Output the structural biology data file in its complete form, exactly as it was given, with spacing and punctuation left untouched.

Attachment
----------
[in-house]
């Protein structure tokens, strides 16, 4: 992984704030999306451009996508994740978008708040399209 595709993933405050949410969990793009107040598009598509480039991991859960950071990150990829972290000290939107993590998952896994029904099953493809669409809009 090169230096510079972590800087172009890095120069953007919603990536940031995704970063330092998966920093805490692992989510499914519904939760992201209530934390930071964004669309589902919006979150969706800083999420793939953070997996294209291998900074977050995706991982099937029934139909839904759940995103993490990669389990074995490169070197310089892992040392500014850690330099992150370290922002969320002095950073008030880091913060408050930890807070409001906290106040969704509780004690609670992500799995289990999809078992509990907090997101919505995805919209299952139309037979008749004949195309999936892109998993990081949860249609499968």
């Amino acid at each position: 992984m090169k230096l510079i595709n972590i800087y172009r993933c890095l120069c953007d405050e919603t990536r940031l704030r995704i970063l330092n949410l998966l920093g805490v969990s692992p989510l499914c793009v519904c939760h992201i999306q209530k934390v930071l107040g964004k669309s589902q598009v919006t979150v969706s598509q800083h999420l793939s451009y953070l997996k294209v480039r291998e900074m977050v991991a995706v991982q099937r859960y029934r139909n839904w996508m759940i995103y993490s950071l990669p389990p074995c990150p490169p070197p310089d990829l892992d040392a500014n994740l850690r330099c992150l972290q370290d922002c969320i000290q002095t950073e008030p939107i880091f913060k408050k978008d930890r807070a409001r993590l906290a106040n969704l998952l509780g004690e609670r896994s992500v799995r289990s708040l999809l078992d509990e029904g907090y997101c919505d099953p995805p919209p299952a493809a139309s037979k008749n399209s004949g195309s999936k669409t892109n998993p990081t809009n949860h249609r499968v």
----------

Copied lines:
[in-house]
């Protein structure tokens, strides 16, 4: 992984704030999306451009996508994740978008708040399209 595709993933405050949410969990793009107040598009598509480039991991859960950071990150990829972290000290939107993590998952896994029904099953493809669409809009 090169230096510079972590800087172009890095120069953007919603990536940031995704970063330092998966920093805490692992989510499914519904939760992201209530934390930071964004669309589902919006979150969706800083999420793939953070997996294209291998900074977050995706991982099937029934139909839904759940995103993490990669389990074995490169070197310089892992040392500014850690330099992150370290922002969320002095950073008030880091913060408050930890807070409001906290106040969704509780004690609670992500799995289990999809078992509990907090997101919505995805919209299952139309037979008749004949195309999936892109998993990081949860249609499968």
């Amino acid at each position: 992984m090169k230096l510079i595709n972590i800087y172009r993933c890095l120069c953007d405050e919603t990536r940031l704030r995704i970063l330092n949410l998966l920093g805490v969990s692992p989510l499914c793009v519904c939760h992201i999306q209530k934390v930071l107040g964004k669309s589902q598009v919006t979150v969706s598509q800083h999420l793939s451009y953070l997996k294209v480039r291998e900074m977050v991991a995706v991982q099937r859960y029934r139909n839904w996508m759940i995103y993490s950071l990669p389990p074995c990150p490169p070197p310089d990829l892992d040392a500014n994740l850690r330099c992150l972290q370290d922002c969320i000290q002095t950073e008030p939107i880091f913060k408050k978008d930890r807070a409001r993590l906290a106040n969704l998952l509780g004690e609670r896994s992500v799995r289990s708040l999809l078992d509990e029904g907090y997101c919505d099953p995805p919209p299952a493809a139309s037979k008749n399209s004949g195309s999936k669409t892109n998993p990081t809009n949860h249609r499968v």